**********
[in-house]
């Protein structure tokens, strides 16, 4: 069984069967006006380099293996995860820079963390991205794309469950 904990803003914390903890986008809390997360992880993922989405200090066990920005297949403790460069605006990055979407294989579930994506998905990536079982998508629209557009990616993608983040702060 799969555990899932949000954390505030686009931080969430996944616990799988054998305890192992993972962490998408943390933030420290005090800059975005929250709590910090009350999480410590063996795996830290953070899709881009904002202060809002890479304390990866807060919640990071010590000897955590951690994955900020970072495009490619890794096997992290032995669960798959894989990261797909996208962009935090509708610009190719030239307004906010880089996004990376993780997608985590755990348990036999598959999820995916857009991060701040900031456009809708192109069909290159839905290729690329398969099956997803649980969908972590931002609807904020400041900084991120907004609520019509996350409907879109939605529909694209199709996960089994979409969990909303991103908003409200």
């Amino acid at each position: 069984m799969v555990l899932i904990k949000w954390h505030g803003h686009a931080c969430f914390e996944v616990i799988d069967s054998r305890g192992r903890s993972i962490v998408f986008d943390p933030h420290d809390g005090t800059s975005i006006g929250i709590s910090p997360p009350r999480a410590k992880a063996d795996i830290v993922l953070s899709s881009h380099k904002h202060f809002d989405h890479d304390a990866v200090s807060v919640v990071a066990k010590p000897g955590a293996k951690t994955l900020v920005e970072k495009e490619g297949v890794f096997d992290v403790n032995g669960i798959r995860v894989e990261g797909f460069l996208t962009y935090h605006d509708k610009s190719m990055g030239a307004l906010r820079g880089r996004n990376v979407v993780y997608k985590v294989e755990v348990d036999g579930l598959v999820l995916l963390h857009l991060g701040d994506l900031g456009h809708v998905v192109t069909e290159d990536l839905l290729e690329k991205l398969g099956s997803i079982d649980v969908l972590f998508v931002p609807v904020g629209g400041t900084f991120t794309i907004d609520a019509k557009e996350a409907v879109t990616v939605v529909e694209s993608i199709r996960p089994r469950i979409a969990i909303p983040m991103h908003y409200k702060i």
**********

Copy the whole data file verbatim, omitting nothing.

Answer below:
[in-house]
């Protein structure tokens, strides 16, 4: 069984069967006006380099293996995860820079963390991205794309469950 904990803003914390903890986008809390997360992880993922989405200090066990920005297949403790460069605006990055979407294989579930994506998905990536079982998508629209557009990616993608983040702060 799969555990899932949000954390505030686009931080969430996944616990799988054998305890192992993972962490998408943390933030420290005090800059975005929250709590910090009350999480410590063996795996830290953070899709881009904002202060809002890479304390990866807060919640990071010590000897955590951690994955900020970072495009490619890794096997992290032995669960798959894989990261797909996208962009935090509708610009190719030239307004906010880089996004990376993780997608985590755990348990036999598959999820995916857009991060701040900031456009809708192109069909290159839905290729690329398969099956997803649980969908972590931002609807904020400041900084991120907004609520019509996350409907879109939605529909694209199709996960089994979409969990909303991103908003409200």
């Amino acid at each position: 069984m799969v555990l899932i904990k949000w954390h505030g803003h686009a931080c969430f914390e996944v616990i799988d069967s054998r305890g192992r903890s993972i962490v998408f986008d943390p933030h420290d809390g005090t800059s975005i006006g929250i709590s910090p997360p009350r999480a410590k992880a063996d795996i830290v993922l953070s899709s881009h380099k904002h202060f809002d989405h890479d304390a990866v200090s807060v919640v990071a066990k010590p000897g955590a293996k951690t994955l900020v920005e970072k495009e490619g297949v890794f096997d992290v403790n032995g669960i798959r995860v894989e990261g797909f460069l996208t962009y935090h605006d509708k610009s190719m990055g030239a307004l906010r820079g880089r996004n990376v979407v993780y997608k985590v294989e755990v348990d036999g579930l598959v999820l995916l963390h857009l991060g701040d994506l900031g456009h809708v998905v192109t069909e290159d990536l839905l290729e690329k991205l398969g099956s997803i079982d649980v969908l972590f998508v931002p609807v904020g629209g400041t900084f991120t794309i907004d609520a019509k557009e996350a409907v879109t990616v939605v529909e694209s993608i199709r996960p089994r469950i979409a969990i909303p983040m991103h908003y409200k702060i």